You can start making plans for how you'll spend that 1.3 percent military pay hike in January — that number is unlikely to go any higher, and even less likely to drop.

That's a disappointment to advocates who had been were pushing for a larger paycheck boost to keep military salaries in line with increases in private-sector wages. But it's also good news for families worried about potential paycheck problems that could have arisen amid the continued budget gridlock on Capitol Hill.

On Aug. 28, President Obama informed Congress that he will order a 1.3 percent pay raise for all service members effective Jan. 1, as part of an effort to keep down mounting defense spending

"As our country continues to recover from serious economic conditions affecting the general welfare … we must maintain efforts to keep our nation on a sustainable fiscal course," he wrote. "This effort requires tough choices, especially in light of budget constraints."

For an E-4 with three years of service who's making roughly $28,000 this year, the White House's 1.3 percent plan means a boost of around $360 for 2016. An O-4 with 12 years of service, making almost $84,000 this year, will see $1,100 more under the raise plan.

Typically, the pay raise is set to match anticipated growth in private-sector salaries, expected to be 2.3 percent in 2016. But the law allows the president to set an alternative pay plan in cases of a national emergency or budgetary constraints, something Obama has done for three consecutive years.

Congress can override that, but such a move is unlikely this year.

House lawmakers have expressed support for a 2.3 percent raise next year in some defense budget legislation, but decided against including that specific number in their version of the annual defense authorization bill. Senators went with the 1.3 percent mark in their draft version of that military policy legislation.

The two sides are negotiating a final compromise bill that they hope to pass in coming weeks, but are not likely at this point to force a 2.3 percent pay raise by dramatically changing the language in their respective draft bills.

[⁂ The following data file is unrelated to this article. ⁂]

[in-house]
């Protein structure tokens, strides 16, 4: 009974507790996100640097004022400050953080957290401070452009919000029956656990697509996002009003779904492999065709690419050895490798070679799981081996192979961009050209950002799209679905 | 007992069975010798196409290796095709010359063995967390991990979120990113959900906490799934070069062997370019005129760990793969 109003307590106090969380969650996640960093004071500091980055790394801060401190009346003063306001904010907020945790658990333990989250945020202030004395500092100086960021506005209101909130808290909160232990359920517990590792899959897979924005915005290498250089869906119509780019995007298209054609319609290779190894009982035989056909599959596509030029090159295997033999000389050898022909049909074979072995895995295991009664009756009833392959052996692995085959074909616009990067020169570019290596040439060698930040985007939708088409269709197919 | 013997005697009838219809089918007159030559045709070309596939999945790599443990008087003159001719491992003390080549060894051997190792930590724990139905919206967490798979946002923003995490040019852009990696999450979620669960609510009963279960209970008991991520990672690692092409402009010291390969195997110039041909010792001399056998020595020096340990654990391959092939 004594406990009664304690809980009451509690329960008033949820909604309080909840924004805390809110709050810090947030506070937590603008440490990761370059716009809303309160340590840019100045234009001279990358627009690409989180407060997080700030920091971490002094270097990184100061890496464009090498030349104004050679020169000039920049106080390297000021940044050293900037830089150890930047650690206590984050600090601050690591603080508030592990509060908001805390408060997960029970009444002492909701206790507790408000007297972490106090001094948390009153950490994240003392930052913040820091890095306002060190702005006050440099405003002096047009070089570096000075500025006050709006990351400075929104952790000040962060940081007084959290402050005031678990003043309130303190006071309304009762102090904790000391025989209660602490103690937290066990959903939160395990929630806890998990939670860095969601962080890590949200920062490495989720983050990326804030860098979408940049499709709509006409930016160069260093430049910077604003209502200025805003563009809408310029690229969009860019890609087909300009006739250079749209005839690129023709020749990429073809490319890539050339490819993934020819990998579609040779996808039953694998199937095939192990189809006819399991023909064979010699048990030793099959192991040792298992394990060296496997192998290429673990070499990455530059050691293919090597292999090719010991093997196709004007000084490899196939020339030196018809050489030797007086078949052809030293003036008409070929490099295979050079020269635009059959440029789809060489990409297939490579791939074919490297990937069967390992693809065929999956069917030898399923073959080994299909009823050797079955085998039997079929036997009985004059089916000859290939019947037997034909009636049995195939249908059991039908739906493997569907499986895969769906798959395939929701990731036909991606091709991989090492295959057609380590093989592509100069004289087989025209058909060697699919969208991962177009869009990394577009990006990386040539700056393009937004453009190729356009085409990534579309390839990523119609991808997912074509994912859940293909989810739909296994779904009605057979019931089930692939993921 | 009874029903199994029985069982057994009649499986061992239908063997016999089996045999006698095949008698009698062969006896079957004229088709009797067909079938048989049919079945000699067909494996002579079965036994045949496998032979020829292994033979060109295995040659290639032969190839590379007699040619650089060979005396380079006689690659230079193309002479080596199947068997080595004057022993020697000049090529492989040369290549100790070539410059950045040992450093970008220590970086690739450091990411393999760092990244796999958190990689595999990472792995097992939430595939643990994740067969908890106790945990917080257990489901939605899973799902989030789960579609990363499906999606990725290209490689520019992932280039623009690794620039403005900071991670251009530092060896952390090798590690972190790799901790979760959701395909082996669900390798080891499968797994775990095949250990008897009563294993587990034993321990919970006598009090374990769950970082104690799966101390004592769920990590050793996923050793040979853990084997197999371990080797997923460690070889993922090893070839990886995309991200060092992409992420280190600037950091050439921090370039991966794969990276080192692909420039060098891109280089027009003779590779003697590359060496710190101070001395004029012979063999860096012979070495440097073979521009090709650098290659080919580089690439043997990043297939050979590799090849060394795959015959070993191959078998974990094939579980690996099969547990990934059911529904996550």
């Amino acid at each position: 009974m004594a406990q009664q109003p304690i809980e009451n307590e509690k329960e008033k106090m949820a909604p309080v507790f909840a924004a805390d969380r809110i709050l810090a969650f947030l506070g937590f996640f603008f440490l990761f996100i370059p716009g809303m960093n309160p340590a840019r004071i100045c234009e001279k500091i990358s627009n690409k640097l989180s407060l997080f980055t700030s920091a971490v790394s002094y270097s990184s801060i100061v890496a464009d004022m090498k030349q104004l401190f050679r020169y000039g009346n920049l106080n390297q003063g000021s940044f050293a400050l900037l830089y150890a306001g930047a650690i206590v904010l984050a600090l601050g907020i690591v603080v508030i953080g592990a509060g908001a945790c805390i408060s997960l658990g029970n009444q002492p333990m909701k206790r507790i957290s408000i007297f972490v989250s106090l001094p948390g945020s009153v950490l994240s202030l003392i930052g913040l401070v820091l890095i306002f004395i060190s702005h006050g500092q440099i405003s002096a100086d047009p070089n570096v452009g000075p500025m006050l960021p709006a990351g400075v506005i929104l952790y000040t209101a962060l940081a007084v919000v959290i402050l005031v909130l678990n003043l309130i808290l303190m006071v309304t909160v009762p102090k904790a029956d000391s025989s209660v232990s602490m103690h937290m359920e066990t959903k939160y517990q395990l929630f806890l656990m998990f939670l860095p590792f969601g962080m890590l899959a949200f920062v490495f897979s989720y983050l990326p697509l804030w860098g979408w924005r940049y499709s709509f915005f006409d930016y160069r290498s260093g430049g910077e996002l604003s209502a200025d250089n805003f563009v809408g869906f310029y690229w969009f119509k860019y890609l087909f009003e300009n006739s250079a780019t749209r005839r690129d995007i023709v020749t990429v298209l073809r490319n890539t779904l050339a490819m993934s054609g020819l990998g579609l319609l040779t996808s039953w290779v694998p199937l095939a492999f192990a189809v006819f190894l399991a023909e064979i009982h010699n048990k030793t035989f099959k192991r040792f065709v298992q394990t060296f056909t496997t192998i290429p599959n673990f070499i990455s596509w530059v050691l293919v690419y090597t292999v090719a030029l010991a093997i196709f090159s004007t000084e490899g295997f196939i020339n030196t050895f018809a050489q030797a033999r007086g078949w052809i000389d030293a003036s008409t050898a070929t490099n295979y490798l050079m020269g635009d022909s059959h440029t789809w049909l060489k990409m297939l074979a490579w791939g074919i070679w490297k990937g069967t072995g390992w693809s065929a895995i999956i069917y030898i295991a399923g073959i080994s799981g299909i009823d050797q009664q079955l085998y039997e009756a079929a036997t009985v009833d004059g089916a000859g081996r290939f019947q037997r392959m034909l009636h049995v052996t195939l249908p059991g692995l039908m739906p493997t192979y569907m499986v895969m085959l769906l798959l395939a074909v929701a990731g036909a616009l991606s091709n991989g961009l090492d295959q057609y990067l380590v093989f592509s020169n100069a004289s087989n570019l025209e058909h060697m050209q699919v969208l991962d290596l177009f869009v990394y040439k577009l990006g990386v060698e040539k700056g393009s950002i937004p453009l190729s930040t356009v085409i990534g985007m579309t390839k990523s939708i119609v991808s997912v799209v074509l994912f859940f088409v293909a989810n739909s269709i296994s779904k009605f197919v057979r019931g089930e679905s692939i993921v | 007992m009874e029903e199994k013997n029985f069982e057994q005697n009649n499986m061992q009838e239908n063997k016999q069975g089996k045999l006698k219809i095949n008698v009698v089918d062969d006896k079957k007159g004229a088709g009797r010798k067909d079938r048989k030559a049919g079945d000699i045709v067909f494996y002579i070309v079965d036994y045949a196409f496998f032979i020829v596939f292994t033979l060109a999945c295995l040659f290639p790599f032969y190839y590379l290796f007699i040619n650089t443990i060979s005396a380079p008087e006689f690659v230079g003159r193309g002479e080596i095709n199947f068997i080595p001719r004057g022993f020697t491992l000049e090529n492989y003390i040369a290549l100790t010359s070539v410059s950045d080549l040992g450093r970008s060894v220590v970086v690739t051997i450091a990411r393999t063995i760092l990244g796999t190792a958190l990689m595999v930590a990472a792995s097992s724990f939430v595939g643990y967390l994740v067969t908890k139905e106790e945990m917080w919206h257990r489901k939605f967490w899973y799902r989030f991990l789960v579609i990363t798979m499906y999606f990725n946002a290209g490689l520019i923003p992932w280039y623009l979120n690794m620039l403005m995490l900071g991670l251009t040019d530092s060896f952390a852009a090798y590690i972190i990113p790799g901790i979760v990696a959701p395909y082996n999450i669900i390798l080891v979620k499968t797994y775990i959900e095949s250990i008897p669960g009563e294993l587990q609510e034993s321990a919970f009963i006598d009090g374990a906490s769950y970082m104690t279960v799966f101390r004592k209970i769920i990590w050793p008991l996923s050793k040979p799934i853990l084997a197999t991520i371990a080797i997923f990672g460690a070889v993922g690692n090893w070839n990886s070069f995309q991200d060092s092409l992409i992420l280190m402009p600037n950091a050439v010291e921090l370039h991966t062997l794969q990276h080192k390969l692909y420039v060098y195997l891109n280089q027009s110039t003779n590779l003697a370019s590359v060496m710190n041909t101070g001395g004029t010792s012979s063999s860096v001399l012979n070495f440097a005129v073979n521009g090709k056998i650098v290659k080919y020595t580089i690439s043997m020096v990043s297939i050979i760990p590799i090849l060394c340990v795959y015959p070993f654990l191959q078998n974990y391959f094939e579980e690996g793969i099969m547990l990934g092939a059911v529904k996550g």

If it stands, the 1.3 percent raise will be the third consecutive year of military pay bumps that fall short of private-sector wage growth, and advocates predict it will widen the gap between military and civilian salaries to around 5 percent.

Retired Vice. Adm. Norb Ryan, president of the Military Officers Association of America, called the 1.3 percent raise "incredibly disappointing" given the burdens already facing military families.

"Our currently serving military and their families will now face the burden of three straight years of pay caps with four more planned," Ryan said. "The services are already struggling with reduced morale and the Army may not meet its recruiting goals this year. The administration and Congress are sending the wrong signal to our troops."

But the good news is that through Obama's action, even if the defense authorization bill and other budget bills stall, the 1.3 percent raise for the troops still will kick in Jan. 1.

All federal budget bills for next fiscal year — including the defense budget — are stalled on Capitol Hill, and lawmakers are likely to adopt a series of continuing budget resolutions to keep federal operations up and running after the the end of the fiscal year on Sept. 30. Those bills would extend financial authorities into the new fiscal year, but at this fiscal year's levels.

Todd Harrison, director of defense budget analysis at the Center for Strategic and International Studies, said that will mean no inflation increases for a broad range of programs and equipment purchases, a problematic reality for a host of Pentagon officials.

But still, Obama's order will ensure that even if those continuing resolutions extend into fiscal 2016, the 1.3 percent raise for service members will appear in January paychecks.

As Pentagon officials have repeatedly emphasized in recent months, that means that troops are getting a pay raise next year.

It just won't fatten their wallets as much as they may have hoped.

Leo covers Congress, Veterans Affairs and the White House for Military Times. He has covered Washington, D.C. since 2004, focusing on military personnel and veterans policies. His work has earned numerous honors, including a 2009 Polk award, a 2010 National Headliner Award, the IAVA Leadership in Journalism award and the VFW News Media award.

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